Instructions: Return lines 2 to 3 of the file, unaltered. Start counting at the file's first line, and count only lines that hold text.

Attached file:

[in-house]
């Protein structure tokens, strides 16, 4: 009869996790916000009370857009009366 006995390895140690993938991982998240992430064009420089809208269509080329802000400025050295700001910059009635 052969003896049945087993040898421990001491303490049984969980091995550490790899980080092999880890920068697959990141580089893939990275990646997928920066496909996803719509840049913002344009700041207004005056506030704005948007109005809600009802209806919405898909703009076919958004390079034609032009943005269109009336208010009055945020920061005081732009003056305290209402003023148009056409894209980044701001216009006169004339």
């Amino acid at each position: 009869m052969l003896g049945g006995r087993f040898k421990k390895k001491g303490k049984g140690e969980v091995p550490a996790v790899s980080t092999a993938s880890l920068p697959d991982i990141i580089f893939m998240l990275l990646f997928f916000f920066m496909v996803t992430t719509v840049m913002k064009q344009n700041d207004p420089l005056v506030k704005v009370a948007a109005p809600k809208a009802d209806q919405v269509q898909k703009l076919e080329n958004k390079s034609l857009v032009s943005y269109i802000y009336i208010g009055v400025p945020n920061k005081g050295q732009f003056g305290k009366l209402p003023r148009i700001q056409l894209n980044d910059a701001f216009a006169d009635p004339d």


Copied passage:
């Protein structure tokens, strides 16, 4: 009869996790916000009370857009009366 006995390895140690993938991982998240992430064009420089809208269509080329802000400025050295700001910059009635 052969003896049945087993040898421990001491303490049984969980091995550490790899980080092999880890920068697959990141580089893939990275990646997928920066496909996803719509840049913002344009700041207004005056506030704005948007109005809600009802209806919405898909703009076919958004390079034609032009943005269109009336208010009055945020920061005081732009003056305290209402003023148009056409894209980044701001216009006169004339």
């Amino acid at each position: 009869m052969l003896g049945g006995r087993f040898k421990k390895k001491g303490k049984g140690e969980v091995p550490a996790v790899s980080t092999a993938s880890l920068p697959d991982i990141i580089f893939m998240l990275l990646f997928f916000f920066m496909v996803t992430t719509v840049m913002k064009q344009n700041d207004p420089l005056v506030k704005v009370a948007a109005p809600k809208a009802d209806q919405v269509q898909k703009l076919e080329n958004k390079s034609l857009v032009s943005y269109i802000y009336i208010g009055v400025p945020n920061k005081g050295q732009f003056g305290k009366l209402p003023r148009i700001q056409l894209n980044d910059a701001f216009a006169d009635p004339d």